Contentious work remains at the forefront of most practices in the advertising and marketing space, and 2015 saw a renewed focus on the Lanham Act and an increased number of false advertising claims being brought by clients across a wide array of sectors. Consumer class actions continued to be prominent, as did challenges before the NAD, the FTC and other regulatory bodies, which remain a key driver of work for practices across the market. Highly contentious sectors include pharmaceuticals, media, and food and beverages, with the precedent-setting POM Wonderful vs Coca-Cola Supreme Court case a particularly notable example. The 1991 Telephone Consumer Protection Act (TCPA) - which is being used in new ways to restrict the use of unsolicited advertisements via text or other direct messages to mobile devices - was another active area, as was online advertising and internet promotions, which reflects the importance of digital media and the growing influence that social media has on advertising and marketing campaigns.
An increased awareness of risk management in the cybersecurity arena has resulted in a huge surge in interest in cybersecurity insurance. HIPAA compliance continues to be a key driver of work, including in relation to digital health matters, and with the Federal Election Commission also putting an emphasis on data security and internet regulations, there is no shortage of work at present for those active in the cyber law space. The FCC has become much more active in enforcement actions beyond just telecoms companies, and the latest TCPA interpretation has resulted in a new area of litigation involving text messaging. Covington & Burling LLP, Hogan Lovells US LLP and Hunton & Williams LLP are particularly prominent in the market.
In January 2016, the European Commission announced it had come to an agreement with the US on a framework to replace Safe Harbor - the legal structure that protected over 4,000 companies with the transfer of personal data between the US and Europe. The EU-US Privacy Shield aims to eliminate previous concerns regarding mass surveillance, which prompted the invalidation of Safe Harbor in October 2015 in a ruling by the European Court of Justice. It is expected that the new guidelines will develop into a fully functional framework sometime in April 2016. The legislative changes had unprecedented implications for cross-border work, and resulted in a hive of activity for data lawyers. The breaches that dominated the headlines - such as Neiman Marcus, Home Depot, Sony and Target - serve as a stark warning to companies of the importance of incident preparedness and tabletop exercises, which again means more work for firms operating in this area. Hogan Lovells US LLP and Hunton & Williams LLP are particularly noted for their leadership in the field.
The outsourcing market remained very active, with the nature of the work evolving to include increasingly large amounts of data to take into consideration and putting processing services in a prominent position in outsourcing deals. The combination of cloud computing and more traditional outsourcings has resulted in a new, more complex hybrid, and with ever greater concerns about IT security, an increasing number of those types of services are being outsourced too. The Affordable Care Act is driving activity in the healthcare space, as healthcare payers seek to outsource certain business processes. Outsourcing work is undoubtedly modernizing, with new marketing initiatives and overall a less conventional approach to structuring deals. Gibson, Dunn & Crutcher LLP, Mayer Brown and Pillsbury Winthrop Shaw Pittman LLP are real leaders in the field. Notable changes in the law firm market included a team from K&L Gates moving to McDermott Will & Emery LLP.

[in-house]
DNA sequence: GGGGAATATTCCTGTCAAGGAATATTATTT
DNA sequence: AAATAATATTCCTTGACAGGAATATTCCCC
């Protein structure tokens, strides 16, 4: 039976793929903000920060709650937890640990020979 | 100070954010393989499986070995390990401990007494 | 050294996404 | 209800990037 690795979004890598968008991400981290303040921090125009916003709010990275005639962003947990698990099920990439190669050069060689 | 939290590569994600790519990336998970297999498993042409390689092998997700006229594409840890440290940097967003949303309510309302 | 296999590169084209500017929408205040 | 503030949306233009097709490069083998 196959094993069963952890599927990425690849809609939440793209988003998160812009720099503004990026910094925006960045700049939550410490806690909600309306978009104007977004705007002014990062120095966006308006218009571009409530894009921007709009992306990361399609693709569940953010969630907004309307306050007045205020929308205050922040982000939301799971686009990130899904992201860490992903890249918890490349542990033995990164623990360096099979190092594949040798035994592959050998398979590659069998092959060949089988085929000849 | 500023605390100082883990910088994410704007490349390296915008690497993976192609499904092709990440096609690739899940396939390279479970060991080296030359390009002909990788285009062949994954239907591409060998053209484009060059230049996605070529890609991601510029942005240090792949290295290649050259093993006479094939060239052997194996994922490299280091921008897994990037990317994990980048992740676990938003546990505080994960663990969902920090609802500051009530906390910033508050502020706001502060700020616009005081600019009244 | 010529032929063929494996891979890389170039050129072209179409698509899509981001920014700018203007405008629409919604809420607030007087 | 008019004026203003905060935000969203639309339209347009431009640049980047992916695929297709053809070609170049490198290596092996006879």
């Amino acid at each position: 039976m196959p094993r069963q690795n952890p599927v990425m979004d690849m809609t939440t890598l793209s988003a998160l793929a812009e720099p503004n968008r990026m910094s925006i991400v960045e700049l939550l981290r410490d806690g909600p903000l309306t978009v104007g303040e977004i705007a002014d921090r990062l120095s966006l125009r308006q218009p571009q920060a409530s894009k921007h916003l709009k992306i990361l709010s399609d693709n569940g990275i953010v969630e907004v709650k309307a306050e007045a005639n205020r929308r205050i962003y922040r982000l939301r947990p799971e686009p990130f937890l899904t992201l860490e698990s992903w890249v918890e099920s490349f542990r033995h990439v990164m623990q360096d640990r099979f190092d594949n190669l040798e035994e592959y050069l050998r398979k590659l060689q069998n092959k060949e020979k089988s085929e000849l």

The technology transactions market continued to grow, with deal volume up and an increasingly active cross-border aspect involving Asia and Europe. Given the wider market turbulence, it was, unsurprisingly, a disappointing year for IPOs, but in M&A - particularly on behalf of public companies - lawyers were extremely busy. The proliferation of technology into other industries, such as healthcare, education, finance and motoring, ensures that technology transactions specialists are increasingly relied upon for advice on novel and ever more complex deals. Cloud computing-related work was on the up, as was work relating to cybersecurity, and these are both trends that are expected to continue in 2016.
In 2015, subjects such as net neutrality and consolidation continued to dominate the legal market. Both on the transactional and the regulatory side, multibillion-dollar mergers, such as the Time Warner Cable/Comcast and AT&T/DirecTV deals, have generated the bulk of the work. Oppositions to these mergers by competitors such as Dish Network and Netflix was another key driver of work for firms in the market.
After a years of public debate, 2015 brought new developments in the issue of net neutrality. In February 2015, the FCC voted on new regulations that will determine how internet access services will operate in the future. These new changes are welcomed, especially by net neutrality advocates, as the new statutes prohibit discrimination and additional charging regarding internet services based on user, content, or mode of communication.
Another key development in 2015 was the FCC’s announced initiative to free up spectrum for wireless broadband use. The idea is to incentivize licensees to relinquish spectrum usage rights in exchange for a share of the proceeds from the auction of new licenses. This has been a boon to both transactional and regulatory groups.